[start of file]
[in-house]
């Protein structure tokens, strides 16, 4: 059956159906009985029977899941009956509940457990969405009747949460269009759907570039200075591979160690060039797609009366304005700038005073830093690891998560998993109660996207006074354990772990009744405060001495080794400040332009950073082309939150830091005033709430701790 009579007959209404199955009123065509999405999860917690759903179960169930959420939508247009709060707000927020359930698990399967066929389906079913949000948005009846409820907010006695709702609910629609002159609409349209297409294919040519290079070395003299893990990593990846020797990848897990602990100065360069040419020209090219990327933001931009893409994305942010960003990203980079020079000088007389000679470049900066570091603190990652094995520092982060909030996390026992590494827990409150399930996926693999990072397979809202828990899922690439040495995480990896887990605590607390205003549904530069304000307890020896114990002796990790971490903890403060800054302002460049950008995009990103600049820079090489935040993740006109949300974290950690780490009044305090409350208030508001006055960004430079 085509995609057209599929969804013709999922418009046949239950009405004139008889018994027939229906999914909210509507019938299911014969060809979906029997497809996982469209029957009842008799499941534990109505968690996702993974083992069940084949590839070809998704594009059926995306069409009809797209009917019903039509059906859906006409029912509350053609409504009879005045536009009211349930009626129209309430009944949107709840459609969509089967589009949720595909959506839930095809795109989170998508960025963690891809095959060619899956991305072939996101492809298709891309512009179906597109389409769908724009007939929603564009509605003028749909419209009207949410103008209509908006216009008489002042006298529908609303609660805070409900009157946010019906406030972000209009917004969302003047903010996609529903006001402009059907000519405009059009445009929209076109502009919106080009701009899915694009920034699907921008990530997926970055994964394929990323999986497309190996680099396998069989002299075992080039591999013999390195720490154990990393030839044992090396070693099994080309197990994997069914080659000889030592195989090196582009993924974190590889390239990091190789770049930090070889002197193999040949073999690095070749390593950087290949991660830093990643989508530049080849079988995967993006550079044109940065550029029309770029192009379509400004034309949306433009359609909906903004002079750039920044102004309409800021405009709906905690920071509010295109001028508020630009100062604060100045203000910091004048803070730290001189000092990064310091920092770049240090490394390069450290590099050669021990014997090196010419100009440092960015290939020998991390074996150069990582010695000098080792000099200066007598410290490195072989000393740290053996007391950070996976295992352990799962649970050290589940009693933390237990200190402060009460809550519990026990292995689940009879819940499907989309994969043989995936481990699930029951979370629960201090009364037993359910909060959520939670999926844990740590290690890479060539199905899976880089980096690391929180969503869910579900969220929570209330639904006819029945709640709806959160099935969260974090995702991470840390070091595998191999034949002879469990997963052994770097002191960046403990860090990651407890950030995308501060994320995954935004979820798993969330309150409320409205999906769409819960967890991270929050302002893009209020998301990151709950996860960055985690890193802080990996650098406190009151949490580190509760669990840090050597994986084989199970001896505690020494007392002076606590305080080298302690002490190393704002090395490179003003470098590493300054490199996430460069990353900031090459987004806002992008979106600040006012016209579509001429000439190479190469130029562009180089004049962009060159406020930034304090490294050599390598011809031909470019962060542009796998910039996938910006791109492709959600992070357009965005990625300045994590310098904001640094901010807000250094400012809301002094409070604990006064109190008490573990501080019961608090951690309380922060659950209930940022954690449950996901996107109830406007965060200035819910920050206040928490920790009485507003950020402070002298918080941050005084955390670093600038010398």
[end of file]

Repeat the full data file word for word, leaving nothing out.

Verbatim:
[in-house]
């Protein structure tokens, strides 16, 4: 059956159906009985029977899941009956509940457990969405009747949460269009759907570039200075591979160690060039797609009366304005700038005073830093690891998560998993109660996207006074354990772990009744405060001495080794400040332009950073082309939150830091005033709430701790 009579007959209404199955009123065509999405999860917690759903179960169930959420939508247009709060707000927020359930698990399967066929389906079913949000948005009846409820907010006695709702609910629609002159609409349209297409294919040519290079070395003299893990990593990846020797990848897990602990100065360069040419020209090219990327933001931009893409994305942010960003990203980079020079000088007389000679470049900066570091603190990652094995520092982060909030996390026992590494827990409150399930996926693999990072397979809202828990899922690439040495995480990896887990605590607390205003549904530069304000307890020896114990002796990790971490903890403060800054302002460049950008995009990103600049820079090489935040993740006109949300974290950690780490009044305090409350208030508001006055960004430079 085509995609057209599929969804013709999922418009046949239950009405004139008889018994027939229906999914909210509507019938299911014969060809979906029997497809996982469209029957009842008799499941534990109505968690996702993974083992069940084949590839070809998704594009059926995306069409009809797209009917019903039509059906859906006409029912509350053609409504009879005045536009009211349930009626129209309430009944949107709840459609969509089967589009949720595909959506839930095809795109989170998508960025963690891809095959060619899956991305072939996101492809298709891309512009179906597109389409769908724009007939929603564009509605003028749909419209009207949410103008209509908006216009008489002042006298529908609303609660805070409900009157946010019906406030972000209009917004969302003047903010996609529903006001402009059907000519405009059009445009929209076109502009919106080009701009899915694009920034699907921008990530997926970055994964394929990323999986497309190996680099396998069989002299075992080039591999013999390195720490154990990393030839044992090396070693099994080309197990994997069914080659000889030592195989090196582009993924974190590889390239990091190789770049930090070889002197193999040949073999690095070749390593950087290949991660830093990643989508530049080849079988995967993006550079044109940065550029029309770029192009379509400004034309949306433009359609909906903004002079750039920044102004309409800021405009709906905690920071509010295109001028508020630009100062604060100045203000910091004048803070730290001189000092990064310091920092770049240090490394390069450290590099050669021990014997090196010419100009440092960015290939020998991390074996150069990582010695000098080792000099200066007598410290490195072989000393740290053996007391950070996976295992352990799962649970050290589940009693933390237990200190402060009460809550519990026990292995689940009879819940499907989309994969043989995936481990699930029951979370629960201090009364037993359910909060959520939670999926844990740590290690890479060539199905899976880089980096690391929180969503869910579900969220929570209330639904006819029945709640709806959160099935969260974090995702991470840390070091595998191999034949002879469990997963052994770097002191960046403990860090990651407890950030995308501060994320995954935004979820798993969330309150409320409205999906769409819960967890991270929050302002893009209020998301990151709950996860960055985690890193802080990996650098406190009151949490580190509760669990840090050597994986084989199970001896505690020494007392002076606590305080080298302690002490190393704002090395490179003003470098590493300054490199996430460069990353900031090459987004806002992008979106600040006012016209579509001429000439190479190469130029562009180089004049962009060159406020930034304090490294050599390598011809031909470019962060542009796998910039996938910006791109492709959600992070357009965005990625300045994590310098904001640094901010807000250094400012809301002094409070604990006064109190008490573990501080019961608090951690309380922060659950209930940022954690449950996901996107109830406007965060200035819910920050206040928490920790009485507003950020402070002298918080941050005084955390670093600038010398």